4. Digitalisation – technology can impact on businesses of all sizes across all sectors and understanding what opportunities or threats exist is paramount.
  5. Staff & People engagement – at times of change/uncertainty getting closer to the staff and understanding their thoughts and views is highly relevant. The vast majority of businesses do not have any form of staff engagement mechanism! An essential tool in 2017 to help capacity, retention, customer service, attendance and attraction of new employees.
  6. Marketing & Business Development plan fit for the next 3 years.

A business that has a 3 year Strategic Plan will have little to fear from Brexit or any other influence that could impact on their business given scenarios have been thought through and contingencies discussed or indeed put in place.

The Brexit Audit available from Business Doctors would certainly be a first step to preparing for the journey ahead.

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David James

Director | Hudman Solutions

I’d love to be able to sit here and write a “how to..” guide for navigating your business through the Brexit process, but as we all know, that is almost impossible.

So, what do we know? Well, we might be in the single market, we might not. We might have to pay import/export taxes, we might not. We might have to charge VAT on goods and services sold within the EU, we might not. We might have a decrease in corporation tax, we might not. We may have changes to legislation around intellectual property rights and data security, we might not.

As Managing Director of a company who specialise in business software you’d expect this to worry me, but it really doesn’t – Brexit is just another example of how businesses need to be flexible. My job is to ensure that SMEs have the software infrastructure in place that offers them the flexibility they need to navigate through uncertainty.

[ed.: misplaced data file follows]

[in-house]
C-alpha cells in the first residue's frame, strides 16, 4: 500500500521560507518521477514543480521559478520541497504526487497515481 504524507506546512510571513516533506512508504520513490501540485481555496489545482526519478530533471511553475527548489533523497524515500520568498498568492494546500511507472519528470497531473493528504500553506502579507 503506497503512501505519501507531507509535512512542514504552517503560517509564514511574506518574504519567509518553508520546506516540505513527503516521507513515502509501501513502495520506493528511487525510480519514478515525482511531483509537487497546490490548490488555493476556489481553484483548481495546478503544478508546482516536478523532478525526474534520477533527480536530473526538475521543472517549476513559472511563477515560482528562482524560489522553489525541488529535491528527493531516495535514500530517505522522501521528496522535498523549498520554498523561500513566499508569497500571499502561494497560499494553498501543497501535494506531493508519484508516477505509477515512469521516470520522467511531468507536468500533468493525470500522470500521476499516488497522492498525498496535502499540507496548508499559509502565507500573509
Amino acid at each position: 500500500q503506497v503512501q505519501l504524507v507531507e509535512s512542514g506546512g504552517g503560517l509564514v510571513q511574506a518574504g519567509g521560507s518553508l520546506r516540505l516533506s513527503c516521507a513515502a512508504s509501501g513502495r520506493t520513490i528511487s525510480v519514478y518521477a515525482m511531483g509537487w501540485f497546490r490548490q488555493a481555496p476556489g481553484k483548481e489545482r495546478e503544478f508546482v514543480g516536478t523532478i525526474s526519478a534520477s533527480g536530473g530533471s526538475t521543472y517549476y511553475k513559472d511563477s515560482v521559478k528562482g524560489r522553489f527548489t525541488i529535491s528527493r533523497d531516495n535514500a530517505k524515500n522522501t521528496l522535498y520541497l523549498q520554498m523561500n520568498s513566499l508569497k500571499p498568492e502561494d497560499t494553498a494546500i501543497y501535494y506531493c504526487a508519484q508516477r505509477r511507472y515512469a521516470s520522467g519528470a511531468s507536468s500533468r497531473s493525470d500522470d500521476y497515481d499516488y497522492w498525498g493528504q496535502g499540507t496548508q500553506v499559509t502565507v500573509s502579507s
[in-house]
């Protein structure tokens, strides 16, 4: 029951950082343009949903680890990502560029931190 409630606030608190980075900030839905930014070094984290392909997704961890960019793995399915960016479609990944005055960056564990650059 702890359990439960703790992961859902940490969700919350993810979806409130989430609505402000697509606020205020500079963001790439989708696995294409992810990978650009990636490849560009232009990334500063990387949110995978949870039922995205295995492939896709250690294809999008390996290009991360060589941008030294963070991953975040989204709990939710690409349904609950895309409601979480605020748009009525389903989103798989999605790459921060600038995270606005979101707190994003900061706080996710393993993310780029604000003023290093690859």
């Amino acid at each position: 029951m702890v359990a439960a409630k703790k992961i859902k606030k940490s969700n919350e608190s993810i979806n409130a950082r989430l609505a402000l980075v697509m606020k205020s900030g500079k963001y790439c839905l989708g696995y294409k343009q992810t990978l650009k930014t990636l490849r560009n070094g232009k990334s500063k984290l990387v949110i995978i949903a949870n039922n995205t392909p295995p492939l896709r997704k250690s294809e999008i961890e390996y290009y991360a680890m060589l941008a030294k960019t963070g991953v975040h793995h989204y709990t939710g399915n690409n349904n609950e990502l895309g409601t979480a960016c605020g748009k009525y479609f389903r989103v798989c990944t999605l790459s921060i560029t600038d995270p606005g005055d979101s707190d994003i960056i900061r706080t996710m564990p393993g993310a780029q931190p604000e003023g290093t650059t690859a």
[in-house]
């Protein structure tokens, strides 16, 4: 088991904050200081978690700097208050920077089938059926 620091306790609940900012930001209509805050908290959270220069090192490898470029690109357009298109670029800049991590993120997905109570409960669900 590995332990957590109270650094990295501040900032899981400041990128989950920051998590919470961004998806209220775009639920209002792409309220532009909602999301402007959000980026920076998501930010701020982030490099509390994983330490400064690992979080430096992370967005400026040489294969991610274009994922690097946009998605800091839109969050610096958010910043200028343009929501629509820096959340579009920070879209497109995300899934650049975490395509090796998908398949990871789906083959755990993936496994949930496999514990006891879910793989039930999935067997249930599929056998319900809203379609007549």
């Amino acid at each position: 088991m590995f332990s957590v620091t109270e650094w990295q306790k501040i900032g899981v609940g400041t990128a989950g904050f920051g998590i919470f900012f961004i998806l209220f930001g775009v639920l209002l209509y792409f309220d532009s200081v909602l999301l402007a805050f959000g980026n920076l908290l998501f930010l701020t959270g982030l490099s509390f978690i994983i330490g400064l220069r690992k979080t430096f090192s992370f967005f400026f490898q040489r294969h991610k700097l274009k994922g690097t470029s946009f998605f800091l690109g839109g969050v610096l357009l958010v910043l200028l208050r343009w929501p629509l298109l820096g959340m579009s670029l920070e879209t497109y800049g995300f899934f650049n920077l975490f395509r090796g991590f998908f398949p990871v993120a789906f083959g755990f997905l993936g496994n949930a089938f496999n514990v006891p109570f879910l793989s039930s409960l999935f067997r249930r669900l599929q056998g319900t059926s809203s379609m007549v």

Flexibility in software terms means the creation of an architecture that is highly responsive to change and can be altered with the minimum amount of cost, cultural upheaval, and time. Businesses would be wise to consider how flexible they are currently, and how quickly they could react if there was a substantial change after Brexit.

I realise that this is a hugely overused phrase (and one that I have been to known to cringe at in the past) but the sentiment for the next two years has to be “Keep Calm and Carry On”. We need to continue innovating and pushing boundaries. We are still the world’s leading financial centre, we have the English language, some of the world’s top universities, a thriving technology sector, we’re on the doorstep of the world’s largest trading bloc, and we are the number one destination in Europe for foreign direct investment.

At Hudman, we see Brexit as a huge opportunity. We sell flexibility for a living by offering SMEs a cost-effective alternative to traditional ‘on-premise’ software systems. We also specialise in software for the manufacturing sector and we are already seeing the benefits of a lower pound and the increase in exports for our clients.

If you’d like to hear more, feel free to get in touch and find out how Hudman can help to steer your business through the next two years and beyond.

To find out more about our panellists or to look back at previous panel debates, click here.